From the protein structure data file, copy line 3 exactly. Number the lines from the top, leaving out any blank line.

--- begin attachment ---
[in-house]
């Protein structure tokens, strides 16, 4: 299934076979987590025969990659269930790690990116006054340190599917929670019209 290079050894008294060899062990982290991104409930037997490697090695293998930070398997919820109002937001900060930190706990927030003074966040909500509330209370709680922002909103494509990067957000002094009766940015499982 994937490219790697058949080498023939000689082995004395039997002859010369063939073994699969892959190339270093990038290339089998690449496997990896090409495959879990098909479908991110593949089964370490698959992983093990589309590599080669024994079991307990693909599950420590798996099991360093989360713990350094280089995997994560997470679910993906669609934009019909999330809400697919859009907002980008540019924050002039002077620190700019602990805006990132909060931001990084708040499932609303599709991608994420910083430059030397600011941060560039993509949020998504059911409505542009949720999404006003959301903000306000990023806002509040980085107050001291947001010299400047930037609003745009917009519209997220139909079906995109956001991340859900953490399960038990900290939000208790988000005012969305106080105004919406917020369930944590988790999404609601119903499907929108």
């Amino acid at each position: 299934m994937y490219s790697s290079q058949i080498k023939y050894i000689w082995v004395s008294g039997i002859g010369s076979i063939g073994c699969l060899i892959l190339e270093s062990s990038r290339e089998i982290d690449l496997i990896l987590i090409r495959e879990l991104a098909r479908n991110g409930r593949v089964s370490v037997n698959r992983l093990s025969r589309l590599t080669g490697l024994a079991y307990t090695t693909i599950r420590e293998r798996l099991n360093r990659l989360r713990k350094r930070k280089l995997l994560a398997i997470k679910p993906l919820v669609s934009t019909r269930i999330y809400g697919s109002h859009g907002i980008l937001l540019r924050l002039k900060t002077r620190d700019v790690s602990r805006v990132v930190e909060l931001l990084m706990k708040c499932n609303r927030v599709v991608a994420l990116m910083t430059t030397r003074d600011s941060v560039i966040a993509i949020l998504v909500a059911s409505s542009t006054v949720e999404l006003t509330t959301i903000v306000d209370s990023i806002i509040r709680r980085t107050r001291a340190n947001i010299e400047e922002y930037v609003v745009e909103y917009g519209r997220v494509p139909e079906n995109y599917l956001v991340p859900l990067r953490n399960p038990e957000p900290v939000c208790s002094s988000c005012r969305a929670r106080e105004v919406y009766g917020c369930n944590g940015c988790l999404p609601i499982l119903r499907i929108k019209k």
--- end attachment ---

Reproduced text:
């Amino acid at each position: 299934m994937y490219s790697s290079q058949i080498k023939y050894i000689w082995v004395s008294g039997i002859g010369s076979i063939g073994c699969l060899i892959l190339e270093s062990s990038r290339e089998i982290d690449l496997i990896l987590i090409r495959e879990l991104a098909r479908n991110g409930r593949v089964s370490v037997n698959r992983l093990s025969r589309l590599t080669g490697l024994a079991y307990t090695t693909i599950r420590e293998r798996l099991n360093r990659l989360r713990k350094r930070k280089l995997l994560a398997i997470k679910p993906l919820v669609s934009t019909r269930i999330y809400g697919s109002h859009g907002i980008l937001l540019r924050l002039k900060t002077r620190d700019v790690s602990r805006v990132v930190e909060l931001l990084m706990k708040c499932n609303r927030v599709v991608a994420l990116m910083t430059t030397r003074d600011s941060v560039i966040a993509i949020l998504v909500a059911s409505s542009t006054v949720e999404l006003t509330t959301i903000v306000d209370s990023i806002i509040r709680r980085t107050r001291a340190n947001i010299e400047e922002y930037v609003v745009e909103y917009g519209r997220v494509p139909e079906n995109y599917l956001v991340p859900l990067r953490n399960p038990e957000p900290v939000c208790s002094s988000c005012r969305a929670r106080e105004v919406y009766g917020c369930n944590g940015c988790l999404p609601i499982l119903r499907i929108k019209k």